*Billboard caught up with Chrisette Michele to discuss a number of topics surrounding her decision to perform at one of Donald Trump’s Inaugural balls, including rumors of a $750,000 paycheck, her “No Political Genius” track in response to the backlash, and being personally hurt by the reactions of Questlove and Spike Lee.
The drummer and the filmmaker joined in the outrage after word leaked that the R&B singer had accepted Trump’s invitation, with Lee deciding to kill plans to include her track “Black Girl Magic” in his upcoming Netflix series “She’s Gotta Have It.”
“I was so saddened by Spike Lee’s comments because he’s somebody that I look up to in our community,” she tells Billboard. “Now that I’m working on my own show, I’m looking to him, so he’s the one I’m supposed to be able to come to and say, ‘Ok, Spike, you understand my city, where I’m from, my world, show me how to do this.'”
Even more ire followed when Michele decided not to heed the pleas of her fans and cancel. She ended up performing alongside Travis Greene, Tye Tribett and Jonathan McReynolds.
In her interview with Billboard, Michele explains that her decision to perform was essentially about getting the opportunity to throw her blackness in the faces of Trump supporters. And for that reason, she “didn’t even think to say no” to his invitation.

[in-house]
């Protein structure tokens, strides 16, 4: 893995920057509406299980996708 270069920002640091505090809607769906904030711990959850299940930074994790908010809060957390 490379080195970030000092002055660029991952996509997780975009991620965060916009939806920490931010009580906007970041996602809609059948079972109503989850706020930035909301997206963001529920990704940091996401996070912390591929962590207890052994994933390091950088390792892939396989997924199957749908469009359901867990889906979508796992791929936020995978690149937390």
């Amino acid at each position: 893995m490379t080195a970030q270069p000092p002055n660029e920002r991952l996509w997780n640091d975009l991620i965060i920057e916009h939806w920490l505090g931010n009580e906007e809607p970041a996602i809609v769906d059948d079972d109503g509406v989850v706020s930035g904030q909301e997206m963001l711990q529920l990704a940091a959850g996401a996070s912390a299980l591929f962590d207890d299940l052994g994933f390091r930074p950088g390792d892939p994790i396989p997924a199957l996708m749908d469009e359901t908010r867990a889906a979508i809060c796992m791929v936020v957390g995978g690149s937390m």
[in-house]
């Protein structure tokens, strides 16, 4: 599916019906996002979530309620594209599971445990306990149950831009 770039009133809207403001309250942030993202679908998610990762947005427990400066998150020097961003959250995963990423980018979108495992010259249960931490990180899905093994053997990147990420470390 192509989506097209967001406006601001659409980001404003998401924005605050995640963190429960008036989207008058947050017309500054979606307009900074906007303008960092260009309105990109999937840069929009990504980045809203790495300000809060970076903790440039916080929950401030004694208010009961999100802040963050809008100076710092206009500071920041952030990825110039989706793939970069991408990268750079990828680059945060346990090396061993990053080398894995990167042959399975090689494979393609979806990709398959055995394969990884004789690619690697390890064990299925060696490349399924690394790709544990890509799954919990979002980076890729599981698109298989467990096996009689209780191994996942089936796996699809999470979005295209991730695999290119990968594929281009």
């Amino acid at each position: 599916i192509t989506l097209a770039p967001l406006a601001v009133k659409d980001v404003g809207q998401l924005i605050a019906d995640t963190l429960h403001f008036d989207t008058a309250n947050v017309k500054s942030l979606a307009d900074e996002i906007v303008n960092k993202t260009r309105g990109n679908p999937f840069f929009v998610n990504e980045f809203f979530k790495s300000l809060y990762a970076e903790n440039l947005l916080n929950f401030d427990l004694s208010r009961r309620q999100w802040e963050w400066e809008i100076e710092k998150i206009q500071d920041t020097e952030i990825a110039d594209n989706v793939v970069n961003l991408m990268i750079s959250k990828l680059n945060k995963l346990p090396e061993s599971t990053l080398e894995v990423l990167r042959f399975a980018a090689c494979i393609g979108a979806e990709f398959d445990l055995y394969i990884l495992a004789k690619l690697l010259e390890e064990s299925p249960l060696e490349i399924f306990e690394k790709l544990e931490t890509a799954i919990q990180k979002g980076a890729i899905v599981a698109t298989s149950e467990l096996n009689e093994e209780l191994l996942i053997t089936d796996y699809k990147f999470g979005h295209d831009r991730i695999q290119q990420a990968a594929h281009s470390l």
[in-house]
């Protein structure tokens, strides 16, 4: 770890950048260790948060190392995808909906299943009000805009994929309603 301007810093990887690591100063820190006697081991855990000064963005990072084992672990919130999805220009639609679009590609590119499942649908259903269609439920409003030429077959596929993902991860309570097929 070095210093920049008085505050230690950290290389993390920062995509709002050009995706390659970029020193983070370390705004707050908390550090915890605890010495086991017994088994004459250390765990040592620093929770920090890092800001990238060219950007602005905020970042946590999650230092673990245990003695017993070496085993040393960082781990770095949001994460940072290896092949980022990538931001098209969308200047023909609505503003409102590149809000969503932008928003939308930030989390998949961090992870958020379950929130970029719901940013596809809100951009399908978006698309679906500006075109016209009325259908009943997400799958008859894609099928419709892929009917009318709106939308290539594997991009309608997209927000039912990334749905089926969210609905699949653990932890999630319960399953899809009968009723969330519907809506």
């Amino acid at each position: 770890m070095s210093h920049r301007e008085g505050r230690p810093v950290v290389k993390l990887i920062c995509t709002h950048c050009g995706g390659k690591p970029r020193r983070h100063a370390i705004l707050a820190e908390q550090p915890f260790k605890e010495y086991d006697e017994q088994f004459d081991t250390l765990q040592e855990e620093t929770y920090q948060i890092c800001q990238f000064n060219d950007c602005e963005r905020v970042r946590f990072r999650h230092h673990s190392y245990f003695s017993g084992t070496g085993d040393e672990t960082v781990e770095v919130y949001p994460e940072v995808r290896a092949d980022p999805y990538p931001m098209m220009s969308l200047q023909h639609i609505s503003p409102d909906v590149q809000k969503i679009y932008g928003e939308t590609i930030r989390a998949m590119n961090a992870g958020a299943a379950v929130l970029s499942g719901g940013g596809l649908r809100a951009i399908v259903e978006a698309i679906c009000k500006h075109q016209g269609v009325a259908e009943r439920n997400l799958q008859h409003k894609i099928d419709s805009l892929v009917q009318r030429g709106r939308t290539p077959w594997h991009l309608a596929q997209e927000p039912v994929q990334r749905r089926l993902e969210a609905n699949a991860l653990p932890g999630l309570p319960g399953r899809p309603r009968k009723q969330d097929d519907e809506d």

View excerpts of her chat with Billboard below:
Take me through your thought process for the decision to perform at the Inaugural Ball.
When we got the phone call, and this may sound crazy, there was literally no hesitation. I turned my phone off. After seeing what happened to Jennifer Holliday, I literally turned my phone off because I knew if I was going to make any type of decision, I couldn’t be swayed left or right by what anybody thought. I had to just go with my own convictions. I changed my phone number also. I didn’t even think to say no. It didn’t cross my mind. The first thing I thought was that I have an opportunity to get in front of these people who don’t seem to understand who they’re talking to and show them what we look like. I felt automatically committed to making sure that I stood up for the women who’ve felt disrespected and the minorities who felt disrespected, communities that felt that they weren’t being heard or understood. I thought that it was almost my responsibility to not just say yes but to say yes with purpose, so that was my reasoning. And no, I didn’t think twice about it.
I’ll say that the backlash, I did personally feel, came from members of my extended family who decided that they didn’t want to speak to me anymore or support my family in supporting me. As far as social media goes, I didn’t really look at it much. The two biggest things that I did experience internally was two celebrities who I had much respect for: Questlove and Spike Lee. Those were kind of the two things that I took a look at.
Because you had no hesitation, it makes me wonder what your thoughts were throughout the campaign.